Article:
On September 9, Bethesda Softworks filed a complaint against Fallout's original developer Interplay in the U.S. District Court of Maryland. The complaint, as stated by Gamesatura, is requesting a preliminary and permanent injunction against Interplay's manufacturing, sale and distribution of Fallout Trilogy. Although Interplay is permitted to sell the three classics included in the bundle--Fallout, Fallout 2 and Fallout tactics--the company was required to "submit to Bethesda all relevant packaging, advertising, and promotional material prior to bringing the catalog titles to market."
Bethesda is now accusing Interplay of trademark infringement, claiming that the company never approached Bethesda for pre-approval for the materials used in the Fallout Trilogy package. Bethesda said that consumers will now be confused between Interplay's classic PC games and Bethesda's snazzier and meatier Fallout 3. While this may sound insulting to PC gamers worldwide, the company is looking to avoid confusion for consumers overall.
Thanks to Interplay's Trilogy, Bethesda is also taking substantial damage, although no sword or other weapon was involved. According to the company, Interplay crossed the line when it signed licensing agreements with online retail outlets such as Steam, GameTap, GOG.com and more. Apparently, these actions have caused the studio "immediate, substantial, and irreparable harm."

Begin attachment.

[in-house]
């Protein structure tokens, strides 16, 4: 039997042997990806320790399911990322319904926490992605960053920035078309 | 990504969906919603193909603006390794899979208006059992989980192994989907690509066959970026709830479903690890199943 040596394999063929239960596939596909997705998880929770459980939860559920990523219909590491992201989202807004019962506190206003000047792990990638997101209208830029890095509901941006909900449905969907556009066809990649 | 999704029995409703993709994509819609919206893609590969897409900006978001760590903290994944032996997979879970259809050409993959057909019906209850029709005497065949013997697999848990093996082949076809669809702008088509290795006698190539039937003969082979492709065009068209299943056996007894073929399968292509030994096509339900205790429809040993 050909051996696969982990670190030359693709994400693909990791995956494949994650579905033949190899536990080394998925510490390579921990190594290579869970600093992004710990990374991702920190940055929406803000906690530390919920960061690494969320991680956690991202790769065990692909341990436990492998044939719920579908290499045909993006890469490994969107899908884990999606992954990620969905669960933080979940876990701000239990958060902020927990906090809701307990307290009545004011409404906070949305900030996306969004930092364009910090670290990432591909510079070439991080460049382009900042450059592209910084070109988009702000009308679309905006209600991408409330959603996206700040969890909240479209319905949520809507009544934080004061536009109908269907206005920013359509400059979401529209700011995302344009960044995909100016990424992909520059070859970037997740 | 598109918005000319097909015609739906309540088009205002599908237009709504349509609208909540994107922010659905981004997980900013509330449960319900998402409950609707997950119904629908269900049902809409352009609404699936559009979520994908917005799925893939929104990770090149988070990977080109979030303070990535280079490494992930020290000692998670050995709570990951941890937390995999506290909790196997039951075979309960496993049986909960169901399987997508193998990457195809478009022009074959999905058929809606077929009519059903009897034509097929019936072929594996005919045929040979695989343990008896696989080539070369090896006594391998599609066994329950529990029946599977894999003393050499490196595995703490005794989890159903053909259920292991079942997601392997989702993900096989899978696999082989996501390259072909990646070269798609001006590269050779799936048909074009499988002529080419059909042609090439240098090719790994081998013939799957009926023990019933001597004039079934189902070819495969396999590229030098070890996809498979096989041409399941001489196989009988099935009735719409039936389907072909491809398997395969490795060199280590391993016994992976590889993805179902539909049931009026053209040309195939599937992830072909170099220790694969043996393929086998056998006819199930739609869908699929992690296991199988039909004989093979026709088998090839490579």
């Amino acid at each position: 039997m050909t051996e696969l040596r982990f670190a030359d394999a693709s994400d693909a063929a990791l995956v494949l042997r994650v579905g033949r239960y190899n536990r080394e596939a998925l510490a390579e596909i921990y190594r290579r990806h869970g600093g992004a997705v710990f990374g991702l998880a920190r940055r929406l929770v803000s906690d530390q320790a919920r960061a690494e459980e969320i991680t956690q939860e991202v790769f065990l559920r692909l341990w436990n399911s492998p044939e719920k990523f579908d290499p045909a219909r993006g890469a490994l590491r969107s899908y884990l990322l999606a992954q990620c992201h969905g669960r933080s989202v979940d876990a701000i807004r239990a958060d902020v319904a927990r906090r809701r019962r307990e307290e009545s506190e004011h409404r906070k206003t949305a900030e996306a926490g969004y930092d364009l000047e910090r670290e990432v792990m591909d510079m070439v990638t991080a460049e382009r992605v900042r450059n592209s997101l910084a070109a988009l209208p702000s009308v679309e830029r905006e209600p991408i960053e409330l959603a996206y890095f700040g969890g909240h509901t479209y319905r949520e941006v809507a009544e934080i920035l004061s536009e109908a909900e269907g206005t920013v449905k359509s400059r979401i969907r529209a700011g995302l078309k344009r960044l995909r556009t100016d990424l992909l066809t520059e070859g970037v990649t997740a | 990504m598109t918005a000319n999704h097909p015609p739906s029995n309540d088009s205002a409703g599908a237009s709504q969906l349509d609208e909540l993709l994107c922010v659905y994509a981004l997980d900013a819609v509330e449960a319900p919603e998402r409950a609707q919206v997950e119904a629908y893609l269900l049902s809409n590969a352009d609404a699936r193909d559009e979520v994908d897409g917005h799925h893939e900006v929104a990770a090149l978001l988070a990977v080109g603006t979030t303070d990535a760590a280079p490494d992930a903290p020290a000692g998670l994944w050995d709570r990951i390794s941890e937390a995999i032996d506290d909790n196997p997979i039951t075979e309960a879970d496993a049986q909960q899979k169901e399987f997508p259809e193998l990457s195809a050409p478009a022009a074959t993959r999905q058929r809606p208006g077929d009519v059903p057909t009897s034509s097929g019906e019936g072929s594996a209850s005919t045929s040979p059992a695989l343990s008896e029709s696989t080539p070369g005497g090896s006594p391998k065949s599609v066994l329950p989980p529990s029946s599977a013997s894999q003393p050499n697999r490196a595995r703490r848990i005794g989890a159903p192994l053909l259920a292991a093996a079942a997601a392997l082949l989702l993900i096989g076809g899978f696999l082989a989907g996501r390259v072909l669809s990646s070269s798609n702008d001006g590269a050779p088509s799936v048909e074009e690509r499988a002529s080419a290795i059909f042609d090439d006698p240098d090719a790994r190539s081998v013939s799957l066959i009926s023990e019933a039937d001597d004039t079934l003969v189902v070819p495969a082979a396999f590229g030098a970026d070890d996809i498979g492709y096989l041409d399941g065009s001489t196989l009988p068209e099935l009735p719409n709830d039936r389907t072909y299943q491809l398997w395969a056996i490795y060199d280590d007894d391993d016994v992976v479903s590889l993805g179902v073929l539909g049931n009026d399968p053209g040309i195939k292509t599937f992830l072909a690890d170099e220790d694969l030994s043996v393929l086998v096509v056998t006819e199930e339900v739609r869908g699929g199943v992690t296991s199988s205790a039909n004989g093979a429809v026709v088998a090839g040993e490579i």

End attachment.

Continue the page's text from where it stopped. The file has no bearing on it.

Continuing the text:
With its feelings hurt, Bethesda now wants to cut its trademark licensing ties with Interplay altogether, and is now asking the court to divorce the happy couple by terminating the agreement. Ultimately Bethesda has filed two counts of breach of contract, trademark infringement, and unfair competition. In addition to halting the manufacturing, sale and distribution of older Fallout titles and to terminate the trademark licensing agreement, Bethesda wants Interplay to fork over cash for damages and legal fees. Healing potions just don't work in the real world.